October 24, 2013 |
As a teenager in the 1970s, I learned about the paranoid style of American politics from the Kennedy assassination. Between seventh grade, when I discovered the Warren Commission report, and my junior year in high school, when I wrote a term paper "proving" that there had been three gunmen in Dealey Plaza, I was a kid obsessed. I read every book about the assassination I could get my hands on; I bought a bootleg Super 8 copy of the Zapruder film from the classifieds in Argosy magazine.
June 25, 2013 |
In “The Assassination of Leon Trotsky,” a world premiere at the Odyssey, Peter Lefcourt, a playwright and Emmy-winning television writer-producer, slips his chain. The play has been subtitled “A Comedy,” but it's clear that Lefcourt intends an out-and-out farce. But in farce, catastrophe gallops through a slammed boudoir door or five, catching its characters hilariously unawares. In “Trotsky,” the characters embrace chaos deliberately and without motivation, a soggy approach that considerably dampens the humor.
CALIFORNIA | LOCAL
April 17, 1992
I agree that the classified files on the J.F.K. assassination will probably not contain any blockbuster revelations or a "smoking gun," but it might indirectly answer some questions and pose new ones. To read the Warren Report is to see the heart of the lie, a well-thought-out, well-directed and masterfully choreographed lie. We the people, not just lawyers and politicians, have read the Warren Report and see it for what it truly is--a verbose fabrication and myopic view of what some individuals would have us believe is history.
October 25, 2013 |
On the afternoon of Friday, Nov. 22, 1963, the turgid melodrama of "As the World Turns" was suddenly interrupted by grave news from the real world. In Dallas, three shots had been fired at President John F. Kennedy's motorcade. Fifty-eight minutes later, a visibly moved Walter Cronkite would confirm the unthinkable: The president was dead. For the ensuing three days, Americans gathered around their televisions in a rite of collective mourning as the three broadcast networks abandoned their regularly scheduled programming to provide uninterrupted news coverage.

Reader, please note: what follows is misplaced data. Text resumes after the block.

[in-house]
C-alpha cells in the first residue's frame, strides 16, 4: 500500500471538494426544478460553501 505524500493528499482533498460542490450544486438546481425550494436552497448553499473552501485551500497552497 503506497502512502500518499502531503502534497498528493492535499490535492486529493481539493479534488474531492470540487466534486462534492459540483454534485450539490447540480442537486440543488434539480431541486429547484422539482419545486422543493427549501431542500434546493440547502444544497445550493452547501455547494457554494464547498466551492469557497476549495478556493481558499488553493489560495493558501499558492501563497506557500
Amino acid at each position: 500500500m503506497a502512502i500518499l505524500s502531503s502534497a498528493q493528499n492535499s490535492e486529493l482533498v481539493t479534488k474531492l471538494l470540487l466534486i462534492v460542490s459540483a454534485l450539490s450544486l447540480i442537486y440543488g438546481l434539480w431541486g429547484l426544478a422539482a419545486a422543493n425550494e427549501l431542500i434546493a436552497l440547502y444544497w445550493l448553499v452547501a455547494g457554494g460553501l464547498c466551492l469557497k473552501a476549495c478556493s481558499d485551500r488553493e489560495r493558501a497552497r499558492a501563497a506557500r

CALIFORNIA | LOCAL
May 30, 1991
If we were able to bring Rajiv Gandhi back to life, we would do so. So would we, if we could, turn back the clock to before his assassination to prevent it. Since we cannot, we must look beyond this tragedy to what it symbolizes and ask ourselves if such human behavior must continue to be accepted? Is this not the time when we must assume the responsibility to avoid such occurrences in the future? Given all of the diversity in the human realm, including the diversity in perspective and will, we must now focus our attention on means for peaceful reconciliation of the natural differences that exist among us which sometimes lead to destructive human conflict.
June 5, 2013 |
The spring and summer of 1968 were an agony for the United States, especially for young Americans and black Americans. In April, Martin Luther King Jr. was assassinated in Memphis. In June, Robert F. Kennedy was assassinated, here in Los Angeles, in the pantry of the Ambassador Hotel kitchen on Wilshire Boulevard. And in August, police in Chicago beat and gassed young people protesting the Vietnam War and the political system at the Democratic National Convention. Wednesday -- tonight -- is the 45th anniversary of Kennedy's assassination.
October 3, 2013 |
"Parkland" hangs on a split second on Nov. 22, 1963, when a president was shot, a country was wounded and a city was brought to its knees. This unsettling film zeros in on the initial impact - just four days - for those closest to the president, for the many ordinary people of Dallas who became involved, and for a city that would begin to wear the assassination of John F. Kennedy like a shroud. It is the way in which ordinary acts began to define an extraordinary moment in history, and the residue of regret that would stay with the city, that Peter Landesman's new film seeks to mine.
February 19, 2010 |
To its planners, the assassination of senior Hamas figure Mahmoud Mabhouh must have first seemed like the perfect spy operation. They slipped into Dubai, in the United Arab Emirates, on fraudulent travel papers. They quietly killed the militant leader long wanted by Israel, reportedly smothering him with a pillow, and discreetly left the country. But now the entire episode appears to have gone terribly out of control, more Coen brothers than John le Carre, with police releasing images of the alleged operatives in shorts and baseball caps traipsing around the corridors of the hotel where Mabhouh stayed, fumbling with their bags and looking straight at surveillance cameras.